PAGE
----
- Riding modes and power modes via the ride-by-wire system.
- Rider aids via the six-axis IMU and Ducati control systems. This includes the latest generation of cornering ABS (EVO) and traction control, DTC EVO 2 (derived from Ducati’s MotoGP racer), wheelie control, launch control, slide control, and engine brake control.
- Sport rider aids, including launch control (Ducati Power Launch), a quickshifter, and automatic tyre calibration.
- A TFT display. Whether you like screens or dials, there’s no denying that the clean screen on the Ducati bikes is pleasant to look at and easy to read in all conditions.
- Some luxury niceties, like auto-off turn signals, and LED lighting with a DRL.
What’s notable is that the Ducati Streetfighter V4 does lack a few things we’re starting to take for granted on other high-end bikes, like cruise control, comfort options like heated grips, or even a tiny wind deflector to make high speed rides just a little more palatable. It has wings, so a deflector doesn’t seem like an unreasonable ask.
I’m not trying to be pedantic or say that you “need” cruise control. But given the extensive other inclusions (including minor niceties like auto turn signals), it seems to be a conscious omission. After all, quite a few superbikes have cruise control (like the ones in my list of unusual bikes with cruise control here).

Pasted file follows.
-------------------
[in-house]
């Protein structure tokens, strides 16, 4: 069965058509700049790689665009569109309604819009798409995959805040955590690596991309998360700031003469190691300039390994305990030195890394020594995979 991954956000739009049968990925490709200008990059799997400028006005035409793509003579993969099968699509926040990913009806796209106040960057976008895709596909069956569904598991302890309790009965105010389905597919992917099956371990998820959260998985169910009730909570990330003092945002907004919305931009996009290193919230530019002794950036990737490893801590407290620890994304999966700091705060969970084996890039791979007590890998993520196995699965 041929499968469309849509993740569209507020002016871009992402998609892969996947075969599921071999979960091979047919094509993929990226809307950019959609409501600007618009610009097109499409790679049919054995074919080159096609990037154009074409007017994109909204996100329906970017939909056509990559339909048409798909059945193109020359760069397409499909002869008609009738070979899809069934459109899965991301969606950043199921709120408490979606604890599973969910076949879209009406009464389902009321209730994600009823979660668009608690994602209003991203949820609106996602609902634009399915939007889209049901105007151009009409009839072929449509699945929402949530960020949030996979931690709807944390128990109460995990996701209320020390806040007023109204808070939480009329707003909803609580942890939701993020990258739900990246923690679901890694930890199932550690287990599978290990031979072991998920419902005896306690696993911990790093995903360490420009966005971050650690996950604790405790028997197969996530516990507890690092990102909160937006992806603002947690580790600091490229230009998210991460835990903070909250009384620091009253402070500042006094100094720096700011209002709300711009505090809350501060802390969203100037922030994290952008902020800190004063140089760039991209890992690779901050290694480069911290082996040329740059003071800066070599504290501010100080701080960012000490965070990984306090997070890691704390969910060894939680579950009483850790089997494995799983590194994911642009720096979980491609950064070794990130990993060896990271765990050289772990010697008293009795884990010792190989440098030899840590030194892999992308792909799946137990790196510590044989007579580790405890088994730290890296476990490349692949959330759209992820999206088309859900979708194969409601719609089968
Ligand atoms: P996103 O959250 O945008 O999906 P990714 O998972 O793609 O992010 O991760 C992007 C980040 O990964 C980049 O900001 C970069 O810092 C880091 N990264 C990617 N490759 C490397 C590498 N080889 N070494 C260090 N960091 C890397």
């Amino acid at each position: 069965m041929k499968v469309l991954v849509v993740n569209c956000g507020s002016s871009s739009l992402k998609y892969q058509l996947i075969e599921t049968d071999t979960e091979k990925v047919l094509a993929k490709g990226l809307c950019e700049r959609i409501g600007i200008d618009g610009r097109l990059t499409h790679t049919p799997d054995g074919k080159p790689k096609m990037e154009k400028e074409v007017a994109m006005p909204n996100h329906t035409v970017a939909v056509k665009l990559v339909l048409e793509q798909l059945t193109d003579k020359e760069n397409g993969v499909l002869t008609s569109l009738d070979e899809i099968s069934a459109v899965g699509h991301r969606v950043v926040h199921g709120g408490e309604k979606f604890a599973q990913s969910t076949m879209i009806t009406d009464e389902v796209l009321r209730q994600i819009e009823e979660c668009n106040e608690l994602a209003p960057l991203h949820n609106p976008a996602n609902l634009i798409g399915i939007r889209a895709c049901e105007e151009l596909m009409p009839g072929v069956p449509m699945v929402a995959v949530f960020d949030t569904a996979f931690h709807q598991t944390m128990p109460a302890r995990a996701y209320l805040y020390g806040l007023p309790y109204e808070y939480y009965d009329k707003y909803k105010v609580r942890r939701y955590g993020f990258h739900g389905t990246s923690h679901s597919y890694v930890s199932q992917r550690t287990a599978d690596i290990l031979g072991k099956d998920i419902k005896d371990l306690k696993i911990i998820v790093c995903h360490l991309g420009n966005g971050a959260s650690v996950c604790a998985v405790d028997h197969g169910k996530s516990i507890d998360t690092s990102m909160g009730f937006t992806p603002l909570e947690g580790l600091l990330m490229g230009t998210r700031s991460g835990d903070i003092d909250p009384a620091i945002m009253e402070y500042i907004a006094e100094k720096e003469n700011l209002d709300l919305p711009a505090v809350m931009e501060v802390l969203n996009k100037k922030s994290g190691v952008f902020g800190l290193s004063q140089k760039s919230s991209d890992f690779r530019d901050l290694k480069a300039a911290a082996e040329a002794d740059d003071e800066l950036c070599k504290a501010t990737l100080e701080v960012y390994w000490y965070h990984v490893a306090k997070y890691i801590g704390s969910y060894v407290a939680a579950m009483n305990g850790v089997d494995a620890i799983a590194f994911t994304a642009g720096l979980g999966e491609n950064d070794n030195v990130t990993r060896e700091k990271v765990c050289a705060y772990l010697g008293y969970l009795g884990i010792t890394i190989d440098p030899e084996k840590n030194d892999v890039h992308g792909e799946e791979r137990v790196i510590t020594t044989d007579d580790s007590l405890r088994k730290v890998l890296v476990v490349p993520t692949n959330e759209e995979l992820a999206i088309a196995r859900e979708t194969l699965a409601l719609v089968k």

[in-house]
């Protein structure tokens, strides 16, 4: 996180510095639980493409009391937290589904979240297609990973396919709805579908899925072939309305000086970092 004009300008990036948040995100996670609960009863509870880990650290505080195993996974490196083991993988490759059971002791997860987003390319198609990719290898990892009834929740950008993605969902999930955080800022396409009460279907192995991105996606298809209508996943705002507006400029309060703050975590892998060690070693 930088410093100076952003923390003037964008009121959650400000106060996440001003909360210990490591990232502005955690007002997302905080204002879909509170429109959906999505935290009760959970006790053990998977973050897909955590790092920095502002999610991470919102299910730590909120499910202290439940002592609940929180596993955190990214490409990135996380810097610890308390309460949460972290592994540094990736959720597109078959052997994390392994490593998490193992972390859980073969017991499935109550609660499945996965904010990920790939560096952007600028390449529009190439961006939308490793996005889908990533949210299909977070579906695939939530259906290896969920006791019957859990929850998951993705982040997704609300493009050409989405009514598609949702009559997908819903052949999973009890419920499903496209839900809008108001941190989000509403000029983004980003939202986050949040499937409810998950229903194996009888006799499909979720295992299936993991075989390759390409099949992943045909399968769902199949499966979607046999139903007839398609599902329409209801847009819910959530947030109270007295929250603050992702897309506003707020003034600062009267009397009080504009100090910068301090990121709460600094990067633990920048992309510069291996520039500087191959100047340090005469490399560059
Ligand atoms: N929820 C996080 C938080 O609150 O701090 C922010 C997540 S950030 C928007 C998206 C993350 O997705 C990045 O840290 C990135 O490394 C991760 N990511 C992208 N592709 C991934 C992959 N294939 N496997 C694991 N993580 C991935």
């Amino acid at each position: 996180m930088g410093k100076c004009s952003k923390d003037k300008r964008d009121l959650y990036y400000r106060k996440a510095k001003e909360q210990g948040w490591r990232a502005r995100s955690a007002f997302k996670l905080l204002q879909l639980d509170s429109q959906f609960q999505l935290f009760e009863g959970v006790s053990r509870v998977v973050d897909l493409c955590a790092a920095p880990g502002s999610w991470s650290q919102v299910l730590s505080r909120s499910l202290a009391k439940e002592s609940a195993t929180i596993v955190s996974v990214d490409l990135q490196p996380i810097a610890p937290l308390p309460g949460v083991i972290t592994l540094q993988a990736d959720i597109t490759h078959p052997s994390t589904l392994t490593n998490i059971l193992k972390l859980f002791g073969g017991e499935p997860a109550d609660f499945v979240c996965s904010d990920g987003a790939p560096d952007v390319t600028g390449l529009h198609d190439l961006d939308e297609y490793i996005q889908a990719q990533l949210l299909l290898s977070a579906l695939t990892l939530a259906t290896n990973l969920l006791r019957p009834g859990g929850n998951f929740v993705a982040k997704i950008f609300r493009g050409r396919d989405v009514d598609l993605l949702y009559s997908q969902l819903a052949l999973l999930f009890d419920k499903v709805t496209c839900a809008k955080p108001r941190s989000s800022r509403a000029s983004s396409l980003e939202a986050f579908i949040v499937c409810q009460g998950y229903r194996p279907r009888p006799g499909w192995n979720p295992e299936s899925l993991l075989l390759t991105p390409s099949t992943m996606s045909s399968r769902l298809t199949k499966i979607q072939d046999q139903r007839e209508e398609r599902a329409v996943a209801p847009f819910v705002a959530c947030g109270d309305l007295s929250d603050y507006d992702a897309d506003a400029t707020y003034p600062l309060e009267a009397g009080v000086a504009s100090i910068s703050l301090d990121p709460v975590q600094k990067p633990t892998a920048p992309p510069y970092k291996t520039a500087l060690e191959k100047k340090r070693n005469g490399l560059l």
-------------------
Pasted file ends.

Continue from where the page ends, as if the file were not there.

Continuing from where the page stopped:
Ducatis are known for being high-maintenance and for having costly service, so I want to address that here: yes, the Streetfighter V4 has a desmo valvetrain and servicing those 32 valve gaps (4 cylinders, 4 valves per cylinder, 2 gaps on each side, for the opener and closer) is fiddly and time-consuming (or expensive).
But one small blessing is that the service intervals are much wider apart than on previous bikes. The original Streetfighters (both 1098 and 848) had 12000 km (7500 mile) valve service intervals. On top of that, they had rubber belts that had to be replaced periodically.
The Streetfighter V4 has service intervals 2.5x twice as wide — 30000 km (18000 mile). And chains instead of belts. So yes, this is a more reasonable bike to own!
The Ducati Streetfighter V4 is also very expensive. It’s up to twice the cost of other motorcycles technically in the same league. For example, for American prices:
|Ducati Streetfighter V4 S||$24395|
|Ducati Streetfighter V4||$19995|